Federal Reserve policy maker James Bullard said his colleagues should think about cutting interest rates again to guard against threats to the economy such as the U.S.-China trade dispute.

While declining to predict the outcome of this month’s meeting, the Federal Reserve Bank of St. Louis president told Bloomberg Television’s Tom Keene and Francine Lacqua that inflation and inflation expectations have declined and need to be recentered around the 2% target.

“We have to consider additional insurance in the meetings ahead,” he said. “We’re generally speaking in good shape. I have emphasized that we face some downside risks from the trade war and I’ve tried to encourage the committee to take action.”

Bullard, who has been among the most dovish participants on the Federal Open Market Committee, said he considers the current policy stance to be neutral for the economy and that it could become “slightly accommodative soon.” He acknowledged that his estimate of the neutral level is probably lower than for other people.

Fed officials who have cut interest rates at their past two meetings are debating when to stop, according to minutes of the past meeting released last week.

Investors expect the FOMC to lower rates by another quarter percentage point at its upcoming Oct. 29-30 meeting, though Chairman Jerome Powell hasn’t given a firm signal that it will act.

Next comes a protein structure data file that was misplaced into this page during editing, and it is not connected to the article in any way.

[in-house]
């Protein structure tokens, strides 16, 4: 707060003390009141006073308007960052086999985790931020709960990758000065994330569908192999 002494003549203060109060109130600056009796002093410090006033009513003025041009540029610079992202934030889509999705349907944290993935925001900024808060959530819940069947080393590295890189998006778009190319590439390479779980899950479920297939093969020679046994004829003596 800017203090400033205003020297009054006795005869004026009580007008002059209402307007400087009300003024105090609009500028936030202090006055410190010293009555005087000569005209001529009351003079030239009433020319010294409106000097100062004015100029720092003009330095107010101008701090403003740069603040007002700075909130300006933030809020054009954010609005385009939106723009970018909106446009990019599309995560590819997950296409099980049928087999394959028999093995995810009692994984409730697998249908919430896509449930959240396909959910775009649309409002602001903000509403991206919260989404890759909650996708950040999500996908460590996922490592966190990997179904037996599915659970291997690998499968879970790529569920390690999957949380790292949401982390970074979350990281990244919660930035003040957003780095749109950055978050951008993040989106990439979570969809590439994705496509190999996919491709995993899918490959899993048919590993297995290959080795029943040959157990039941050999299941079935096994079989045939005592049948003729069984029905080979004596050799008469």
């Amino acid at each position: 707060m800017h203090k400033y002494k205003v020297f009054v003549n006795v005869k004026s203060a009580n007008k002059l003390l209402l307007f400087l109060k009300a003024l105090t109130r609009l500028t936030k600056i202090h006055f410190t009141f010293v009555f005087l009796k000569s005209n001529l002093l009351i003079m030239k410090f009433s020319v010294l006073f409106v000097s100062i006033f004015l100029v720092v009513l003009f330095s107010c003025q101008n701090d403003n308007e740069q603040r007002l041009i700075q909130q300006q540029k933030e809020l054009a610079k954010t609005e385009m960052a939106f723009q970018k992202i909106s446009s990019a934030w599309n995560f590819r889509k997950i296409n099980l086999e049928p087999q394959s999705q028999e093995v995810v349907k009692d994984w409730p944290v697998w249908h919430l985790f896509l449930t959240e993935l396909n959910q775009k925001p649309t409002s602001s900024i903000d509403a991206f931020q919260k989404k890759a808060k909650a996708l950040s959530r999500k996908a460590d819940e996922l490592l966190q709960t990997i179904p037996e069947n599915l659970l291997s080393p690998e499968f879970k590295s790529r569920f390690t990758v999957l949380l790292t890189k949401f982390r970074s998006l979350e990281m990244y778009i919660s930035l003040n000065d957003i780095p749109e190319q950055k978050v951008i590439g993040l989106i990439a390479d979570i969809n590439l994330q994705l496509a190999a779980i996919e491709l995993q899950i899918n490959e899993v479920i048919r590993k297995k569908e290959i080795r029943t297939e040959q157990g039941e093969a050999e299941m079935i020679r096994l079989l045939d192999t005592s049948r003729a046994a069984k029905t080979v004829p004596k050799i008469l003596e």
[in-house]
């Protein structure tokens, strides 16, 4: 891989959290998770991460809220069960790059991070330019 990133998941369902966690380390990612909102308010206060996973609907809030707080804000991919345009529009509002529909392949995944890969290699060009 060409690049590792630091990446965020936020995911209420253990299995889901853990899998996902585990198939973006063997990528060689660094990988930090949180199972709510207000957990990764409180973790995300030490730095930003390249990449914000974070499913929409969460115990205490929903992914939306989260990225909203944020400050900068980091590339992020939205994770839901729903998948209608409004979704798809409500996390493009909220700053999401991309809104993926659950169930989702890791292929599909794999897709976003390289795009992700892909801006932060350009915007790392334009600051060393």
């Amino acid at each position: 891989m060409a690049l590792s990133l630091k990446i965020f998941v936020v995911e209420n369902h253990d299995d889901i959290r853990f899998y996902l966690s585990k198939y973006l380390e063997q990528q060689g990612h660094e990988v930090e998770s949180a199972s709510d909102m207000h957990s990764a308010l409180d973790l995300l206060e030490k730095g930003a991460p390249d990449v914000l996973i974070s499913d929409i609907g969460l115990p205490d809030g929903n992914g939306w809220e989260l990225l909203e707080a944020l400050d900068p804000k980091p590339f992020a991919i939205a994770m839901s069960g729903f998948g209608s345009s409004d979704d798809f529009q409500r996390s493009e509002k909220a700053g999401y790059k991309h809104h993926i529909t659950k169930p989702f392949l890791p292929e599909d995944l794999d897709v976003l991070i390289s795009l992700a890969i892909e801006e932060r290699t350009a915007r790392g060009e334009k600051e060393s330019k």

Bullard was in London for Bloomberg’s monetary and financial policy conference on Tuesday, where he said in prepared remarks that the rising risks to growth may make it more difficult to hit the inflation target.

He has argued for several years that persistently lower growth has created a new low-inflation regime where low rates are appropriate. The U.S. economy is slowing this year, as is the global economy.

In addition, a recent inversion in the Treasury yield curve -- meaning short-term rates are higher than long-term rates -- is a warning signal for a slowdown or recession.

At the conference, Bullard also said trade is a “Pandora’s Box” which is very hard to resolve, and not a problem that can be fixed by monetary policy. He described recent volatility in repo markets as a technical rather than a macroeconomic issue, and said the launch of a standing repo facility by the central bank would be a sensible “endgame.”

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